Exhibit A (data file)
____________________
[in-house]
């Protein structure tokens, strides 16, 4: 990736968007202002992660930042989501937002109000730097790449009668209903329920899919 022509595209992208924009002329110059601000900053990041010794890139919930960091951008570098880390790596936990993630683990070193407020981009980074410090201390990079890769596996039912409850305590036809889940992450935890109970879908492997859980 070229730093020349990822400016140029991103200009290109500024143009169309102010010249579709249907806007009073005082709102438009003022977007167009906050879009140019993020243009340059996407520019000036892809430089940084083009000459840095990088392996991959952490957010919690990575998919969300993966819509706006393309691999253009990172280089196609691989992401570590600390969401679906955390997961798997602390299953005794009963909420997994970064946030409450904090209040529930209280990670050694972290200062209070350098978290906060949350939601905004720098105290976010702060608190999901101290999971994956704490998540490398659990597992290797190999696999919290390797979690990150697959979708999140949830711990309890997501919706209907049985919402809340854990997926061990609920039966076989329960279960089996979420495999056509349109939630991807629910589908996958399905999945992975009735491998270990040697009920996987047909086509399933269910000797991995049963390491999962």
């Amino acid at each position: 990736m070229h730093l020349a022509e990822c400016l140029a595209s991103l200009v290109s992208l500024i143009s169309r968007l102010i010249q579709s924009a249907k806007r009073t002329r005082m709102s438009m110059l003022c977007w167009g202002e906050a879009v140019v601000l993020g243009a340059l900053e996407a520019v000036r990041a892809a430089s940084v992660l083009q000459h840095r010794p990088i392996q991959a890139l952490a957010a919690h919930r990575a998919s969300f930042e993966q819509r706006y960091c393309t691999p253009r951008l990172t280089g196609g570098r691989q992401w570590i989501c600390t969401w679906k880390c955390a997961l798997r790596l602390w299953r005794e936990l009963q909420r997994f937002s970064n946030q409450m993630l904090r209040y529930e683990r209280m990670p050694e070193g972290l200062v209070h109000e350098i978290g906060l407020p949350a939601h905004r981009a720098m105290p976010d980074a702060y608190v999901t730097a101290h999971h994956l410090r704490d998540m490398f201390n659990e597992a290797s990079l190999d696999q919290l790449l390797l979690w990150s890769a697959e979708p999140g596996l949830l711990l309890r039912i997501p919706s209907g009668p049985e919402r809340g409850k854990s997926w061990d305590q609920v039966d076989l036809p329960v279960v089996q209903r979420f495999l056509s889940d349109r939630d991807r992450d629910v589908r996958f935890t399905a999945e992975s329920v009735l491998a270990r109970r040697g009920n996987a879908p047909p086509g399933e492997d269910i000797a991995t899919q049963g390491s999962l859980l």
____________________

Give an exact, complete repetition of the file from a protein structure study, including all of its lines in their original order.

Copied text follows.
[in-house]
């Protein structure tokens, strides 16, 4: 990736968007202002992660930042989501937002109000730097790449009668209903329920899919 022509595209992208924009002329110059601000900053990041010794890139919930960091951008570098880390790596936990993630683990070193407020981009980074410090201390990079890769596996039912409850305590036809889940992450935890109970879908492997859980 070229730093020349990822400016140029991103200009290109500024143009169309102010010249579709249907806007009073005082709102438009003022977007167009906050879009140019993020243009340059996407520019000036892809430089940084083009000459840095990088392996991959952490957010919690990575998919969300993966819509706006393309691999253009990172280089196609691989992401570590600390969401679906955390997961798997602390299953005794009963909420997994970064946030409450904090209040529930209280990670050694972290200062209070350098978290906060949350939601905004720098105290976010702060608190999901101290999971994956704490998540490398659990597992290797190999696999919290390797979690990150697959979708999140949830711990309890997501919706209907049985919402809340854990997926061990609920039966076989329960279960089996979420495999056509349109939630991807629910589908996958399905999945992975009735491998270990040697009920996987047909086509399933269910000797991995049963390491999962």
């Amino acid at each position: 990736m070229h730093l020349a022509e990822c400016l140029a595209s991103l200009v290109s992208l500024i143009s169309r968007l102010i010249q579709s924009a249907k806007r009073t002329r005082m709102s438009m110059l003022c977007w167009g202002e906050a879009v140019v601000l993020g243009a340059l900053e996407a520019v000036r990041a892809a430089s940084v992660l083009q000459h840095r010794p990088i392996q991959a890139l952490a957010a919690h919930r990575a998919s969300f930042e993966q819509r706006y960091c393309t691999p253009r951008l990172t280089g196609g570098r691989q992401w570590i989501c600390t969401w679906k880390c955390a997961l798997r790596l602390w299953r005794e936990l009963q909420r997994f937002s970064n946030q409450m993630l904090r209040y529930e683990r209280m990670p050694e070193g972290l200062v209070h109000e350098i978290g906060l407020p949350a939601h905004r981009a720098m105290p976010d980074a702060y608190v999901t730097a101290h999971h994956l410090r704490d998540m490398f201390n659990e597992a290797s990079l190999d696999q919290l790449l390797l979690w990150s890769a697959e979708p999140g596996l949830l711990l309890r039912i997501p919706s209907g009668p049985e919402r809340g409850k854990s997926w061990d305590q609920v039966d076989l036809p329960v279960v089996q209903r979420f495999l056509s889940d349109r939630d991807r992450d629910v589908r996958f935890t399905a999945e992975s329920v009735l491998a270990r109970r040697g009920n996987a879908p047909p086509g399933e492997d269910i000797a991995t899919q049963g390491s999962l859980l």